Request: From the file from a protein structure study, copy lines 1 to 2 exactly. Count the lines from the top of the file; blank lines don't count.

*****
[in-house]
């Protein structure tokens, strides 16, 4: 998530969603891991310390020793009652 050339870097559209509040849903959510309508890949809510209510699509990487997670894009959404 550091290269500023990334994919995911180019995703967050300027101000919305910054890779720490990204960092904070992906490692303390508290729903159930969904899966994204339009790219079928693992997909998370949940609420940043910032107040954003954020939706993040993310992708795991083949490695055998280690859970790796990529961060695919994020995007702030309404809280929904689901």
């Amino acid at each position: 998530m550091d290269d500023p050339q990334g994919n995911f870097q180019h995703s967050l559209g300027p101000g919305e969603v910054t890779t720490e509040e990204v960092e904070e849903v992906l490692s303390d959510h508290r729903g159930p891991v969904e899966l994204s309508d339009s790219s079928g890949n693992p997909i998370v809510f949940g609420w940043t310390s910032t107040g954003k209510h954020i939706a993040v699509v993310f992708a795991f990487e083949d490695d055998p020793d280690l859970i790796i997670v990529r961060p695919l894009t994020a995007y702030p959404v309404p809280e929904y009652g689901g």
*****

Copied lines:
[in-house]
């Protein structure tokens, strides 16, 4: 998530969603891991310390020793009652 050339870097559209509040849903959510309508890949809510209510699509990487997670894009959404 550091290269500023990334994919995911180019995703967050300027101000919305910054890779720490990204960092904070992906490692303390508290729903159930969904899966994204339009790219079928693992997909998370949940609420940043910032107040954003954020939706993040993310992708795991083949490695055998280690859970790796990529961060695919994020995007702030309404809280929904689901």